Movement in Kasi

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The two images above are of two galis that meet perpendicularly around Lali Ghat, just before the famous Kedareshwar Temple by Gangaji in Kasi. They are full of pedestrians and vehicles, mostly two-wheelers for a duration of two or more hours in mornings and evenings. Galis, ghats, streets, there are many throughfares in Kasi, the old city, that is. The new city has no ghats and, comparably speaking, no galis either. It has only its streets, some of them the broadest in the whole city. The new city can afford to have broad streets, it came into existence after the birth of the idea of geometrically patterned and neatly designed broad streets in cities. The old city is something else. The very lay out and population settlement density of the zone makes any idea of orderly and well designed  broad streets impossible.

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The images above are of some busy streets of the old city from Godowlia to Bulanala. They are characterized by comparatively narrow streets with shops on both the sides. The images were taken between eight and nine in the morning. There’s not much traffic on the roads. The time these shops start opening is around ten. After ten, it’s a flood.

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People use streets and galis to go from one place to another. There’s no uniqueness in that. The same is done in many other cities. The unique aspect of movement in Kasi is the presence of an unbroken series of around eighty stone ghats starting from the ghat on the left in the images above to the one on the right: Assi to Raj Ghat. People of Kasi use these ghats for various purposes, movement being one of them.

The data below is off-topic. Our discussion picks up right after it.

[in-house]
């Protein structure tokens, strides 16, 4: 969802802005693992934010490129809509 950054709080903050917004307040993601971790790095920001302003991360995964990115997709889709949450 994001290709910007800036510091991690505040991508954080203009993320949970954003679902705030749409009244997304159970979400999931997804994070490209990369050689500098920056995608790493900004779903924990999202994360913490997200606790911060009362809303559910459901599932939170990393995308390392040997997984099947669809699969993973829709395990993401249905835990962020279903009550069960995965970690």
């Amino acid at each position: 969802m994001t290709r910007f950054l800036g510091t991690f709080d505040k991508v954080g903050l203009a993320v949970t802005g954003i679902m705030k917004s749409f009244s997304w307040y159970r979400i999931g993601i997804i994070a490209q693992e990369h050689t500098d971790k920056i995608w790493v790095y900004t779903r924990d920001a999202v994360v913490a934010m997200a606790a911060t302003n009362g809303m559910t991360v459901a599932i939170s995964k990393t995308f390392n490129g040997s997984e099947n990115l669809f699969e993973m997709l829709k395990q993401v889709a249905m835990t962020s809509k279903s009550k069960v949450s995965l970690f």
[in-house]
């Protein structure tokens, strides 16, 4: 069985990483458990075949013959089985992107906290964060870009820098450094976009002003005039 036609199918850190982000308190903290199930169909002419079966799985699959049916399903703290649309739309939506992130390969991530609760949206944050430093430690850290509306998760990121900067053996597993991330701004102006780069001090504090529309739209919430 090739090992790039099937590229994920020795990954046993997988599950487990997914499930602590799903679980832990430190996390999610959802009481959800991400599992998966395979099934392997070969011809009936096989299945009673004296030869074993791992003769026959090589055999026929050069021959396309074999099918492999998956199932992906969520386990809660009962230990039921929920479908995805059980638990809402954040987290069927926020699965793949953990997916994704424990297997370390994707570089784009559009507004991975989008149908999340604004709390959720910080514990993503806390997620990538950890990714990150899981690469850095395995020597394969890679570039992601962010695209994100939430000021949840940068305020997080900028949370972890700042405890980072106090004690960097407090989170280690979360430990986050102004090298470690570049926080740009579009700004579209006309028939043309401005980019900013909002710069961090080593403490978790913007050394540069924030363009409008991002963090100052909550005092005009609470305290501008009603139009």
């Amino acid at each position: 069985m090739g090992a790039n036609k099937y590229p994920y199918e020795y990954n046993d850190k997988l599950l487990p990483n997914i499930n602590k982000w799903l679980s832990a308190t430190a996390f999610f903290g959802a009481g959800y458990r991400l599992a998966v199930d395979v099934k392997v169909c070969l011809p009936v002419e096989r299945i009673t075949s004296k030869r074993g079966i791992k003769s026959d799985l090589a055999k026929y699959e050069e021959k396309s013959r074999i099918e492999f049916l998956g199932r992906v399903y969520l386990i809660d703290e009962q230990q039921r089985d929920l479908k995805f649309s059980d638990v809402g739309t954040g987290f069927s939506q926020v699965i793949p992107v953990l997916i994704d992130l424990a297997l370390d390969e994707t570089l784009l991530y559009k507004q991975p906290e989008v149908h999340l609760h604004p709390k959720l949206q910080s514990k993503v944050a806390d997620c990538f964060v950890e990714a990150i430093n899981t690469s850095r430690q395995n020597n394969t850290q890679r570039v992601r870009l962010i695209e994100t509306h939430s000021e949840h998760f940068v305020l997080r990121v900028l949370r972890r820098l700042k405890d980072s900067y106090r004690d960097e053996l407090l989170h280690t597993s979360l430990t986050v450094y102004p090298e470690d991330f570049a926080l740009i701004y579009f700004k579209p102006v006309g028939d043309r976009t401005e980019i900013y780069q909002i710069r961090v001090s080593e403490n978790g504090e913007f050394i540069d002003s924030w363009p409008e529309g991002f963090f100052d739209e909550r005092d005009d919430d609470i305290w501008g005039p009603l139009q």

Barring a few festive occasions, these ghats always provide a definite escape from crowds, and from traffic congestion: present ubiquitously on streets and in galis. There’s one condition though, persons desirous of using these ghats as their daily to school or work must either walk or use a bicycle. The stone steps do not allow any other mode of transportation. For people living and working around ghats it’s not a big problem. They have their schools, shops or places where they work at a walking distance. Now, the walking distance for a Banarsi is easily around two kilometres. It may be more in some cases.

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